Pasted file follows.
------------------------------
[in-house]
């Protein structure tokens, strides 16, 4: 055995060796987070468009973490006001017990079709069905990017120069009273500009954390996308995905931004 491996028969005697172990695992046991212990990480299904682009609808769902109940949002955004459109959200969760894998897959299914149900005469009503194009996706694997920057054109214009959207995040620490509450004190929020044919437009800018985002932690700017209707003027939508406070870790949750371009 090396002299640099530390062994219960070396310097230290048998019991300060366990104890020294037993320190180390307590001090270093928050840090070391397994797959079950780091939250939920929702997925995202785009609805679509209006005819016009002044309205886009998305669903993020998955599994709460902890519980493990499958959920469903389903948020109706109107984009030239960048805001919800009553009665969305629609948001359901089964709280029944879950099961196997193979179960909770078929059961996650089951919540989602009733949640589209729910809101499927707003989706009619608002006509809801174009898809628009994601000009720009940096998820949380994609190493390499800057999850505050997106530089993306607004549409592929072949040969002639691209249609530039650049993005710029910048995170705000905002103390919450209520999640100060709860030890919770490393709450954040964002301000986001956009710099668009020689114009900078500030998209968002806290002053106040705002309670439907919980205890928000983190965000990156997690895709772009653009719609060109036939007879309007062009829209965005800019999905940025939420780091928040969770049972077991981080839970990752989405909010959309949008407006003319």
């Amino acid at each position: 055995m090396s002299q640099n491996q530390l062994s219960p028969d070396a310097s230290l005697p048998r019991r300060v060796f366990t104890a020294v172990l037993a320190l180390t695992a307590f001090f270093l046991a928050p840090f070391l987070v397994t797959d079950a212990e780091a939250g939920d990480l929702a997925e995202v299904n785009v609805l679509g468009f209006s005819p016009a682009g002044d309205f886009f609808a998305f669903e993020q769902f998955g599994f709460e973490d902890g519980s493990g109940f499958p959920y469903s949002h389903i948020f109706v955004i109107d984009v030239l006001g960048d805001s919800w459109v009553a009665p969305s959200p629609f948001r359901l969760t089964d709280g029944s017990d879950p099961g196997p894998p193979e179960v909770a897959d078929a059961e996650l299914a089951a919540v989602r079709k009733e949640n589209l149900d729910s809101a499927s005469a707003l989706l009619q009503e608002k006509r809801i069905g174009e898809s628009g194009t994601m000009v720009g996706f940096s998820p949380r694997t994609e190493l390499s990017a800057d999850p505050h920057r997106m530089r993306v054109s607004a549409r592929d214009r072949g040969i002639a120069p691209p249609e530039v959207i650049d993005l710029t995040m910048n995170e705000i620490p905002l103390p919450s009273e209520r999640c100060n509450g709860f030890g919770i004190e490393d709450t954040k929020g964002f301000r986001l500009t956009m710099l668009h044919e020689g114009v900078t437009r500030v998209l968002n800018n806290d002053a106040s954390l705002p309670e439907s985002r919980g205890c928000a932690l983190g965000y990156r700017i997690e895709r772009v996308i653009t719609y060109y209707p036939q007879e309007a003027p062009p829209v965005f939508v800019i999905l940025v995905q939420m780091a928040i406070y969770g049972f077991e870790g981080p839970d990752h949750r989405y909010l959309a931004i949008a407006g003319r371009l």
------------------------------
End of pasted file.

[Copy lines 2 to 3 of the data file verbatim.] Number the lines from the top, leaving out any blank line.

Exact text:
């Protein structure tokens, strides 16, 4: 055995060796987070468009973490006001017990079709069905990017120069009273500009954390996308995905931004 491996028969005697172990695992046991212990990480299904682009609808769902109940949002955004459109959200969760894998897959299914149900005469009503194009996706694997920057054109214009959207995040620490509450004190929020044919437009800018985002932690700017209707003027939508406070870790949750371009 090396002299640099530390062994219960070396310097230290048998019991300060366990104890020294037993320190180390307590001090270093928050840090070391397994797959079950780091939250939920929702997925995202785009609805679509209006005819016009002044309205886009998305669903993020998955599994709460902890519980493990499958959920469903389903948020109706109107984009030239960048805001919800009553009665969305629609948001359901089964709280029944879950099961196997193979179960909770078929059961996650089951919540989602009733949640589209729910809101499927707003989706009619608002006509809801174009898809628009994601000009720009940096998820949380994609190493390499800057999850505050997106530089993306607004549409592929072949040969002639691209249609530039650049993005710029910048995170705000905002103390919450209520999640100060709860030890919770490393709450954040964002301000986001956009710099668009020689114009900078500030998209968002806290002053106040705002309670439907919980205890928000983190965000990156997690895709772009653009719609060109036939007879309007062009829209965005800019999905940025939420780091928040969770049972077991981080839970990752989405909010959309949008407006003319």
């Amino acid at each position: 055995m090396s002299q640099n491996q530390l062994s219960p028969d070396a310097s230290l005697p048998r019991r300060v060796f366990t104890a020294v172990l037993a320190l180390t695992a307590f001090f270093l046991a928050p840090f070391l987070v397994t797959d079950a212990e780091a939250g939920d990480l929702a997925e995202v299904n785009v609805l679509g468009f209006s005819p016009a682009g002044d309205f886009f609808a998305f669903e993020q769902f998955g599994f709460e973490d902890g519980s493990g109940f499958p959920y469903s949002h389903i948020f109706v955004i109107d984009v030239l006001g960048d805001s919800w459109v009553a009665p969305s959200p629609f948001r359901l969760t089964d709280g029944s017990d879950p099961g196997p894998p193979e179960v909770a897959d078929a059961e996650l299914a089951a919540v989602r079709k009733e949640n589209l149900d729910s809101a499927s005469a707003l989706l009619q009503e608002k006509r809801i069905g174009e898809s628009g194009t994601m000009v720009g996706f940096s998820p949380r694997t994609e190493l390499s990017a800057d999850p505050h920057r997106m530089r993306v054109s607004a549409r592929d214009r072949g040969i002639a120069p691209p249609e530039v959207i650049d993005l710029t995040m910048n995170e705000i620490p905002l103390p919450s009273e209520r999640c100060n509450g709860f030890g919770i004190e490393d709450t954040k929020g964002f301000r986001l500009t956009m710099l668009h044919e020689g114009v900078t437009r500030v998209l968002n800018n806290d002053a106040s954390l705002p309670e439907s985002r919980g205890c928000a932690l983190g965000y990156r700017i997690e895709r772009v996308i653009t719609y060109y209707p036939q007879e309007a003027p062009p829209v965005f939508v800019i999905l940025v995905q939420m780091a928040i406070y969770g049972f077991e870790g981080p839970d990752h949750r989405y909010l959309a931004i949008a407006g003319r371009l």